Coverage relating to the death of Justice Antonin Scalia and the nomination of Chief Judge Merrick Garland to replace him comes from Seung Min Kim, who in Politico reports that “[s]ome of Donald Trump’s toughest GOP critics in the Senate are pressuring the presumptive Republican nominee to reveal more information about the type of justices he would nominate for the Supreme Court.”  Commentary comes from Charlotte Garden, who in The Atlantic contends that “Garland’s confirmation—and the possible arrival of a ‘pro-worker’ Supreme Court—could have immediate and concrete consequences in offices and on shop floors across the country.”   And a podcast at Advice and Consent looks at the questionnaire that Garland submitted earlier this week, as well as the 1991 confirmation hearing for Justice Clarence Thomas.

Briefly:

  • At WGBH, Harvey Silverglate weighs in on last month’s oral argument in the challenge by former Virginia governor Bob McDonnell to his fraud convictions; he concludes that, if “the Supreme Court tosses these federal ‘anticorruption’ statutes as applied to state politicians, it will be up to Congress to attempt to replace them with clearer and more realistic guidelines that give more deference to state-by-state decisions as to what constitutes acceptable political culture.”
  • In The Economist, Steven Mazie contends that, with the Court’s recent refusal to hear a challenge to Seattle’s new minimum-wage law, “cities have the green light to legislate for higher wages, even as the national debate over wage policy becomes a point of contestation in the presidential campaign.”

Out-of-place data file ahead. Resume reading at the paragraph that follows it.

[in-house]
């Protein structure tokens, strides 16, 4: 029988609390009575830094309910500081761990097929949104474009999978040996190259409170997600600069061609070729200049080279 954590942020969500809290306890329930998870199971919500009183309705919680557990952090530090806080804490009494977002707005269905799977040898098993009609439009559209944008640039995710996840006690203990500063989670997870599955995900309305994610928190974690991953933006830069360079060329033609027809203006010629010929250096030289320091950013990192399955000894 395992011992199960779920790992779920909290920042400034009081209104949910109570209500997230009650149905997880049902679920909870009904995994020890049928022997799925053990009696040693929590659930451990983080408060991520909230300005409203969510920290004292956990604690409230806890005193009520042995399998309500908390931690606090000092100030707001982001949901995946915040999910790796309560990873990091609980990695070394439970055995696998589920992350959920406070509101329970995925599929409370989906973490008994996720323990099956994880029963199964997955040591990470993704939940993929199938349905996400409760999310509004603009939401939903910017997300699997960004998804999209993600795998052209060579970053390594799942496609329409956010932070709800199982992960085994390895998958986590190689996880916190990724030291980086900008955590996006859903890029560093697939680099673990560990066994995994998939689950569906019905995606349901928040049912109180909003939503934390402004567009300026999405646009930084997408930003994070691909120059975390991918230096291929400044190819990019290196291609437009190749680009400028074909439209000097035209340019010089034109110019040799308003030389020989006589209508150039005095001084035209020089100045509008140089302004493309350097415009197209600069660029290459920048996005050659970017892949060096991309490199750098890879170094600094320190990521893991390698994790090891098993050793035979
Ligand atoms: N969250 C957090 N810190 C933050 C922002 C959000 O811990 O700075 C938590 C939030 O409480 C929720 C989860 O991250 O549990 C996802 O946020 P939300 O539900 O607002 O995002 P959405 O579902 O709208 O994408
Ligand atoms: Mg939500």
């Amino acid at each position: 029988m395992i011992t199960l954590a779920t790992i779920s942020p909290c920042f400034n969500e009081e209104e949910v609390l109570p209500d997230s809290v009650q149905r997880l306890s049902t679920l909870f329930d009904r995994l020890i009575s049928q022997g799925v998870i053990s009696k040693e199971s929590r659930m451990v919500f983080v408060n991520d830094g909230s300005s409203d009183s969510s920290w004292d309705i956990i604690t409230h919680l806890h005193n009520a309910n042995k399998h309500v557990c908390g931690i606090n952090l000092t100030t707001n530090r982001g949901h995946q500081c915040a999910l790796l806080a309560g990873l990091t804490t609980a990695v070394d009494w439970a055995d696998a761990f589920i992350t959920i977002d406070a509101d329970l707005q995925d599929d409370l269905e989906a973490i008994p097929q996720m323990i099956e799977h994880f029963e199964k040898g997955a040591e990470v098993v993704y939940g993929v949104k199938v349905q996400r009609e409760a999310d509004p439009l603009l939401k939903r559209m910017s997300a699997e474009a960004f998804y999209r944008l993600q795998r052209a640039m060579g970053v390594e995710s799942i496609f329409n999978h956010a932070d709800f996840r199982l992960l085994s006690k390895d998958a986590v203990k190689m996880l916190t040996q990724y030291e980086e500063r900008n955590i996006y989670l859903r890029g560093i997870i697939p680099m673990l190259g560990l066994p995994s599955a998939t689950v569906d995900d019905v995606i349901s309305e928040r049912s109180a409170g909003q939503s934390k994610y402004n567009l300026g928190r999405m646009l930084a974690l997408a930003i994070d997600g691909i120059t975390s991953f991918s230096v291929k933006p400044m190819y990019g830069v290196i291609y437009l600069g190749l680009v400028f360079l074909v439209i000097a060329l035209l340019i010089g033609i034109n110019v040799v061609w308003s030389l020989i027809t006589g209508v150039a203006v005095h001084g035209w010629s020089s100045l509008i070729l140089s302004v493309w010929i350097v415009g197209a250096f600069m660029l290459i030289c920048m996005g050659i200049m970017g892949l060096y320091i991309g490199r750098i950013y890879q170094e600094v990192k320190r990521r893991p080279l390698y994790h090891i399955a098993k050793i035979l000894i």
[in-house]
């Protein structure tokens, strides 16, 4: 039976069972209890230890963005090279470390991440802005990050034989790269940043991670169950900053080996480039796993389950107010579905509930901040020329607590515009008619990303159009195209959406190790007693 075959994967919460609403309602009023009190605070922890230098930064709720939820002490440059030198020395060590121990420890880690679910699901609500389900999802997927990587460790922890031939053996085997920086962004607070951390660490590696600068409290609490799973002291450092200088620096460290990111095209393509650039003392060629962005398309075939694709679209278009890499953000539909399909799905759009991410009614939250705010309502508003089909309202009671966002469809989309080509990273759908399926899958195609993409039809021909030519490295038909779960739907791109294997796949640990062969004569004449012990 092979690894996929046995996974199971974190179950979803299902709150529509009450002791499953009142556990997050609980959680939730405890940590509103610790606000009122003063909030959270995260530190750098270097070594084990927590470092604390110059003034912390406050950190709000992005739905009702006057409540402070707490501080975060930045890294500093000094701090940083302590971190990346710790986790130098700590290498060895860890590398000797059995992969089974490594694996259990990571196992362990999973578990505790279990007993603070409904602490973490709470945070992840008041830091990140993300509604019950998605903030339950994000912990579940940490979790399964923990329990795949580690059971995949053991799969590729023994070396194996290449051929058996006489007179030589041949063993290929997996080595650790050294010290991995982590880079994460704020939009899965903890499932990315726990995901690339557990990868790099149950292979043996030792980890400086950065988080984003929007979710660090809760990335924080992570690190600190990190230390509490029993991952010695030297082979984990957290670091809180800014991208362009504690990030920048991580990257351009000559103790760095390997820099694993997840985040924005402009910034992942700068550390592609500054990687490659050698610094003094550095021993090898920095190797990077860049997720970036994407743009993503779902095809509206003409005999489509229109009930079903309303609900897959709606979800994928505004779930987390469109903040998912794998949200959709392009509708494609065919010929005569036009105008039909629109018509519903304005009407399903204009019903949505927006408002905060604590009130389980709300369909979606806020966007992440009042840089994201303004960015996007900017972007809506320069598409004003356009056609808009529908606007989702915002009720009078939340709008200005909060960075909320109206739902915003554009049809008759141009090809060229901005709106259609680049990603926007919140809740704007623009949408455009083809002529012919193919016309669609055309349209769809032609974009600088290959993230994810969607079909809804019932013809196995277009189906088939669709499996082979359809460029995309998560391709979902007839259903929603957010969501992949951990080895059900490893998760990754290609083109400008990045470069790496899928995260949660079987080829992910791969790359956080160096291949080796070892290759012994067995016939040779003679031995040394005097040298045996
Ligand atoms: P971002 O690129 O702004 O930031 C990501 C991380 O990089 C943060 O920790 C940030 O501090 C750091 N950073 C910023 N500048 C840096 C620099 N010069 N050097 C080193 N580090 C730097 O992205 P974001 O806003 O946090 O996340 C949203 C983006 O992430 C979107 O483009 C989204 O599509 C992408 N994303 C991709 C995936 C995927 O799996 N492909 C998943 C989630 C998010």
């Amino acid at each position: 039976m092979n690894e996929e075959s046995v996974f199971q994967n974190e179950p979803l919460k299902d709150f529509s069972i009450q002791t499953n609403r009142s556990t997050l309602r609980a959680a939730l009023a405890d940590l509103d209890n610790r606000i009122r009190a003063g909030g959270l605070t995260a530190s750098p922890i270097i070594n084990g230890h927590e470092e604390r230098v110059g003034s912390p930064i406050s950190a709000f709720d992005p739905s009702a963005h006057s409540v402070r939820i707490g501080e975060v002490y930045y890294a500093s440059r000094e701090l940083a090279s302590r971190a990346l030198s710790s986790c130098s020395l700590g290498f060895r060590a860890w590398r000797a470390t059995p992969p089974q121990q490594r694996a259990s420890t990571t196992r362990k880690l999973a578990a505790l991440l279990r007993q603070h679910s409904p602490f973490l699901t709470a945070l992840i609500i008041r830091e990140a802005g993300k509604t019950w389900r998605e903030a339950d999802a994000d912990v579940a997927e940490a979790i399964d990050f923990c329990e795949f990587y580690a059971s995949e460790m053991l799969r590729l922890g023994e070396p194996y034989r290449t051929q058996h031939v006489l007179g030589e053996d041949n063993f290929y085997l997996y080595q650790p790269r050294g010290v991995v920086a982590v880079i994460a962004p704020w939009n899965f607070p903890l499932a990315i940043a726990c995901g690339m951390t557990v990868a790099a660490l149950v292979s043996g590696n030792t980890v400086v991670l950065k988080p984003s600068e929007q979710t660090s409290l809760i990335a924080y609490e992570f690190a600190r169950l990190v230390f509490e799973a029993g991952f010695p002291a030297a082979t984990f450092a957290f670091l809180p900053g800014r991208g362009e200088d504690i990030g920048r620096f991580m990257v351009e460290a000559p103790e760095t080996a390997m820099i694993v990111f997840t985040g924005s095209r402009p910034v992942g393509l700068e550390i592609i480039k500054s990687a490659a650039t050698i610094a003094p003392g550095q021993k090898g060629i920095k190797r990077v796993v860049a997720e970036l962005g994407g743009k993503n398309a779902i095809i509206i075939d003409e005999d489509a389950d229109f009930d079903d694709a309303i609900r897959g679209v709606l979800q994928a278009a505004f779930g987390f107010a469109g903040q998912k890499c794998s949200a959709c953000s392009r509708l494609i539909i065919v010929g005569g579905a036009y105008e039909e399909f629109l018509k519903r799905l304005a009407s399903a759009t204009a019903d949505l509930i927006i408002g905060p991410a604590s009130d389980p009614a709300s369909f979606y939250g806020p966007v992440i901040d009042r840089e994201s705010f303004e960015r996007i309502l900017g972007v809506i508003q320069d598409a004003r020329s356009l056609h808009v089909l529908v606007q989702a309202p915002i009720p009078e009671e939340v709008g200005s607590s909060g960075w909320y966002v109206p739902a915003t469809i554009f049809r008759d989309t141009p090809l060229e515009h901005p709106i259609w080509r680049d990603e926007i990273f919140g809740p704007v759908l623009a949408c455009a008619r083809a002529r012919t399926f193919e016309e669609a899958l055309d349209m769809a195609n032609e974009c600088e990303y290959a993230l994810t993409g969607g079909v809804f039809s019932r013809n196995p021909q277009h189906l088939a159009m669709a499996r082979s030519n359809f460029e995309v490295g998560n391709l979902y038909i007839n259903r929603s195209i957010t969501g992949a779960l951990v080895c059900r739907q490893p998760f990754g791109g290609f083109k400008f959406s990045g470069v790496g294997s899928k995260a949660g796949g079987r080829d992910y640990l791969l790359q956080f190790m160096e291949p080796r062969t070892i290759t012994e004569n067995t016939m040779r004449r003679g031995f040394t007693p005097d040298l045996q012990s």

• In The Huffington Post, Michael Meltsner discusses Justice Stephen Breyer’s dissent from the denial of review in a death-row inmate’s challenge to the constitutionality of an extended stay on death row, as well as a response from Noah Feldman; Meltsner asserts that “[w]hat Feldman fundamentally misses is that the Supreme Court has created a system that does not work because it has not and probably cannot resolve a clash of inconsistent constitutional values.”
  • At Empirical SCOTUS, Adam Feldman “looks at some of the defining aspects of the most effective amici before the Court both this Term and throughout the years of the Roberts Court.”
  • At US Law Week Blog, Patrick Gregory reports that a “registered sex offender wants the U.S. Supreme Court to invalidate a North Carolina law that bans him from accessing Facebook and other social media sites.”

 

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Posted in Round-up

Recommended Citation: Amy Howe, Thursday round-up, SCOTUSblog (May. 12, 2016, 5:22 AM), http://www.scotusblog.com/2016/05/thursday-round-up-323/